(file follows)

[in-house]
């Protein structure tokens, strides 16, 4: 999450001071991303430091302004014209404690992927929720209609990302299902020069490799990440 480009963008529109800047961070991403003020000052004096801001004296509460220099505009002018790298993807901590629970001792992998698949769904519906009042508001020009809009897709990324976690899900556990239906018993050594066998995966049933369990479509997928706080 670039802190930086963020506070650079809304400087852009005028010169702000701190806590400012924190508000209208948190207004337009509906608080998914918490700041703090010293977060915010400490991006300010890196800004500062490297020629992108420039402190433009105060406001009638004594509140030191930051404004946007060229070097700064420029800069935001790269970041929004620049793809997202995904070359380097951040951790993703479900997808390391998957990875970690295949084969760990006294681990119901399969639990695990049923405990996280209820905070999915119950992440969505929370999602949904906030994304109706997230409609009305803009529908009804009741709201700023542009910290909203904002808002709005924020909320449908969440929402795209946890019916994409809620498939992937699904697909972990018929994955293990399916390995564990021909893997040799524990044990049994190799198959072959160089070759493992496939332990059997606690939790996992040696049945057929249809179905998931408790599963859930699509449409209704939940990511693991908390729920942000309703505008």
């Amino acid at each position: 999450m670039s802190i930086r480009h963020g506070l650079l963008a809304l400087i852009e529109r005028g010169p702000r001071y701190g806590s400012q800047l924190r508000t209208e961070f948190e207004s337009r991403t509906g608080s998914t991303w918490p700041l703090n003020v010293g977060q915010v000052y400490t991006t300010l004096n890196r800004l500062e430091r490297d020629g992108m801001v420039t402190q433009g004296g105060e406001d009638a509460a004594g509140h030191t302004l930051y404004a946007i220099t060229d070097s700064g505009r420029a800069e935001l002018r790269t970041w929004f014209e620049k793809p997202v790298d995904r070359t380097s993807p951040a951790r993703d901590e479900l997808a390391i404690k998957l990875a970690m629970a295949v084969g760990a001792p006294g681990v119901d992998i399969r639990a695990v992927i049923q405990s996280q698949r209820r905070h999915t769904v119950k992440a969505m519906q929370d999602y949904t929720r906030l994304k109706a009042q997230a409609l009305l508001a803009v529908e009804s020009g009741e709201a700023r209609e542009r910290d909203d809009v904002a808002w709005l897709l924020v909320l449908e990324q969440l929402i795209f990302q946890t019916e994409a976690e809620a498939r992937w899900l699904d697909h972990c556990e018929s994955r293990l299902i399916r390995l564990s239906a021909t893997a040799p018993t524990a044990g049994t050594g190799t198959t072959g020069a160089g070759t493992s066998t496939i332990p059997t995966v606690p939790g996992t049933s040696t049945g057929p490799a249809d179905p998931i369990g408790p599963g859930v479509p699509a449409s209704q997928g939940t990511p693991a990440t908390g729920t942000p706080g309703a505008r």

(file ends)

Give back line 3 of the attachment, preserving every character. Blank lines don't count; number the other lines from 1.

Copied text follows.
């Amino acid at each position: 999450m670039s802190i930086r480009h963020g506070l650079l963008a809304l400087i852009e529109r005028g010169p702000r001071y701190g806590s400012q800047l924190r508000t209208e961070f948190e207004s337009r991403t509906g608080s998914t991303w918490p700041l703090n003020v010293g977060q915010v000052y400490t991006t300010l004096n890196r800004l500062e430091r490297d020629g992108m801001v420039t402190q433009g004296g105060e406001d009638a509460a004594g509140h030191t302004l930051y404004a946007i220099t060229d070097s700064g505009r420029a800069e935001l002018r790269t970041w929004f014209e620049k793809p997202v790298d995904r070359t380097s993807p951040a951790r993703d901590e479900l997808a390391i404690k998957l990875a970690m629970a295949v084969g760990a001792p006294g681990v119901d992998i399969r639990a695990v992927i049923q405990s996280q698949r209820r905070h999915t769904v119950k992440a969505m519906q929370d999602y949904t929720r906030l994304k109706a009042q997230a409609l009305l508001a803009v529908e009804s020009g009741e709201a700023r209609e542009r910290d909203d809009v904002a808002w709005l897709l924020v909320l449908e990324q969440l929402i795209f990302q946890t019916e994409a976690e809620a498939r992937w899900l699904d697909h972990c556990e018929s994955r293990l299902i399916r390995l564990s239906a021909t893997a040799p018993t524990a044990g049994t050594g190799t198959t072959g020069a160089g070759t493992s066998t496939i332990p059997t995966v606690p939790g996992t049933s040696t049945g057929p490799a249809d179905p998931i369990g408790p599963g859930v479509p699509a449409s209704q997928g939940t990511p693991a990440t908390g729920t942000p706080g309703a505008r």